Along the wall of the Capital a white-headed crow
Flies to the Gate where Autumn Enters and screams there in the night,
Then turns again and pecks among the roofs of a tall mansion
Whose lord, a mighty mandarin, has fled before the Tartars,
With his golden whip now broken, his nine war-horses dead
And his own flesh and bone scattered to the winds….
There’s a rare ring of green coral underneath the vest
Of a Prince at a street-corner, bitterly sobbing,
Who has to give a false name to anyone who asks him-
Just a poor fellow, hoping for employment.
A hundred days’ hiding in grasses and thorns
Show on his body from head to foot.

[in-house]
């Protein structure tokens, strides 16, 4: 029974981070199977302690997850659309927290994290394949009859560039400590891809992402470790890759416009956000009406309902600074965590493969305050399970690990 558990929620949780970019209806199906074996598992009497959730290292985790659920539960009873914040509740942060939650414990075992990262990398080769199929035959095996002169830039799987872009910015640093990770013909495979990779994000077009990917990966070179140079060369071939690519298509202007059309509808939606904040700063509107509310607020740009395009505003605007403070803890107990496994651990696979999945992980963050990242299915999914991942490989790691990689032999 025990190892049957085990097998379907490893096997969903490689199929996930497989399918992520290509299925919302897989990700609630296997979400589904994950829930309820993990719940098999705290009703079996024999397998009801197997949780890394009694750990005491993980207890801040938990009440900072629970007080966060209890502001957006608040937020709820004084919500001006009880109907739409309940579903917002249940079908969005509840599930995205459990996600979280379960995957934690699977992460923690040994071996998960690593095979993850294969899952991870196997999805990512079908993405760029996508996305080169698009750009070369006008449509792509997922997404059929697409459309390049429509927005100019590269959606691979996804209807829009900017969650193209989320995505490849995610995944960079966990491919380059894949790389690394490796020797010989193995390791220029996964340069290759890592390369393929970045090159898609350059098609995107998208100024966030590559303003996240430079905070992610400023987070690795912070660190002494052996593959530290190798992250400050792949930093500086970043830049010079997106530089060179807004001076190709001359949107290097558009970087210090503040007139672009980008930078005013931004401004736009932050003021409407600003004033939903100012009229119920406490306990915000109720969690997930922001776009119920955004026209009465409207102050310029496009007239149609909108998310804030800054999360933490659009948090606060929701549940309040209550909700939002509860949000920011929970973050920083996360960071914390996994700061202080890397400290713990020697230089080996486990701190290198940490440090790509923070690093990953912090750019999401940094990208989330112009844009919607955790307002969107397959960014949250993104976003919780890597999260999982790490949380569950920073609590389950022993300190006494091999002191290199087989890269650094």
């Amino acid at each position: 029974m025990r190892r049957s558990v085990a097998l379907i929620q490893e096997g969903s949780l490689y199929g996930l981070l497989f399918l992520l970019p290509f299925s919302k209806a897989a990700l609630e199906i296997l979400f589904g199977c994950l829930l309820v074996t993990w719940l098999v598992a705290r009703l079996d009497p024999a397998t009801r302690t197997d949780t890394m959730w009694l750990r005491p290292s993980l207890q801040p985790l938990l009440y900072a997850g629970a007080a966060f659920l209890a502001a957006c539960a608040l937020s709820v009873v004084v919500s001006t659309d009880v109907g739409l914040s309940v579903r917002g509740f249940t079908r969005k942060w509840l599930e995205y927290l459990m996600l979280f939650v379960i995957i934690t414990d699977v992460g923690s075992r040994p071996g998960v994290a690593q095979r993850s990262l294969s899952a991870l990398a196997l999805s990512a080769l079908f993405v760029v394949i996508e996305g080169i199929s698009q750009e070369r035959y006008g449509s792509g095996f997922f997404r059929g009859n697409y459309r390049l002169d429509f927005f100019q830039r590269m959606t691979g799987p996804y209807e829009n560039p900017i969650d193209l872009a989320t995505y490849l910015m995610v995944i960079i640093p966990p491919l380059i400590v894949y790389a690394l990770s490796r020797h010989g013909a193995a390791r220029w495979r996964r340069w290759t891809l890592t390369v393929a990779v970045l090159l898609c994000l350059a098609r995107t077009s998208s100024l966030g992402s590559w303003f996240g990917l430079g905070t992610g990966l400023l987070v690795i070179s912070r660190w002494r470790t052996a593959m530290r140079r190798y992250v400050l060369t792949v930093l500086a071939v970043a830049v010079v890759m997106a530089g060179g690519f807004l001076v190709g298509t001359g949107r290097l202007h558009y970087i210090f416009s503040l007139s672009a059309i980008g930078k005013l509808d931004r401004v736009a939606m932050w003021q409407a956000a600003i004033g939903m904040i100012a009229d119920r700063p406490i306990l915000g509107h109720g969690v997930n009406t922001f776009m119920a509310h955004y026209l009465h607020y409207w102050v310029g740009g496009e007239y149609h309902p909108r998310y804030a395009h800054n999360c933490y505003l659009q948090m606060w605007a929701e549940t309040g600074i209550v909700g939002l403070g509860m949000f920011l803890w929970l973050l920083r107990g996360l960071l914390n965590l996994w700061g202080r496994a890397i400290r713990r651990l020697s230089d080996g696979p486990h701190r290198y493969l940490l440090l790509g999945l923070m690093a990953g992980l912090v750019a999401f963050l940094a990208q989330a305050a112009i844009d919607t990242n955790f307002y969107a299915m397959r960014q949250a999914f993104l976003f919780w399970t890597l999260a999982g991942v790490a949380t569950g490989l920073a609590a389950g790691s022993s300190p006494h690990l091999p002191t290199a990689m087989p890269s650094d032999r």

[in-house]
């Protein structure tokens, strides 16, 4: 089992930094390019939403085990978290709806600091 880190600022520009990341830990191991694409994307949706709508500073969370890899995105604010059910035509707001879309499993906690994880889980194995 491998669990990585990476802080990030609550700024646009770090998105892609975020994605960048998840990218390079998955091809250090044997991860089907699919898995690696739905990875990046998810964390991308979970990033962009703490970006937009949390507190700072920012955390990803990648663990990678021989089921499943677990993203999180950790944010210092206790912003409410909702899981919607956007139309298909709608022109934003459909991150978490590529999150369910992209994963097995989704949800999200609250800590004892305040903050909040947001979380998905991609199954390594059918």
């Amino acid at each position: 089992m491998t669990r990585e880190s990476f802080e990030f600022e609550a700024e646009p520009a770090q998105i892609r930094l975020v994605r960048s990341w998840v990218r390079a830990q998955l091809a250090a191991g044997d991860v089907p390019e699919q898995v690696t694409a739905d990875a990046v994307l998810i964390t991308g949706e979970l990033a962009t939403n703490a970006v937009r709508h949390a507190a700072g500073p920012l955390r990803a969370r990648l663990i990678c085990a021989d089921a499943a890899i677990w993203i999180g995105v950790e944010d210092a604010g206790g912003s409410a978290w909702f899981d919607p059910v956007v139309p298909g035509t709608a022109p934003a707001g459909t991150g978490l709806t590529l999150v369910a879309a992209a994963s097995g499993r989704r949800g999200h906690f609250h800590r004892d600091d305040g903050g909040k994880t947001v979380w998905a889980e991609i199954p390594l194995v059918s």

But, since their first Emperor, all with hooknoses,
These Dragons look different from ordinary men.
Wolves are in the palace now and Dragons are lost in the desert —
O Prince, be very careful of your most sacred person!
I dare not address you long, here by the open road,
Nor even to stand beside you for more than these few moments.
Last night with the spring-wind there came a smell of blood;
The old Capital is full of camels from the east.
Our northern warriors are sound enough of body and of hand —
Oh, why so brave in olden times and so craven now?
Our Emperor, we hear, has given his son the throne
And the southern border-chieftains are loyally inclined
And the Huamen and Limian tribes are gathering to avenge us.
But still be careful-keep yourself well hidden from the dagger.
Unhappy Prince, I beg you, be constantly on guard —
Till power blow to your aid from the Five Imperial Tombs.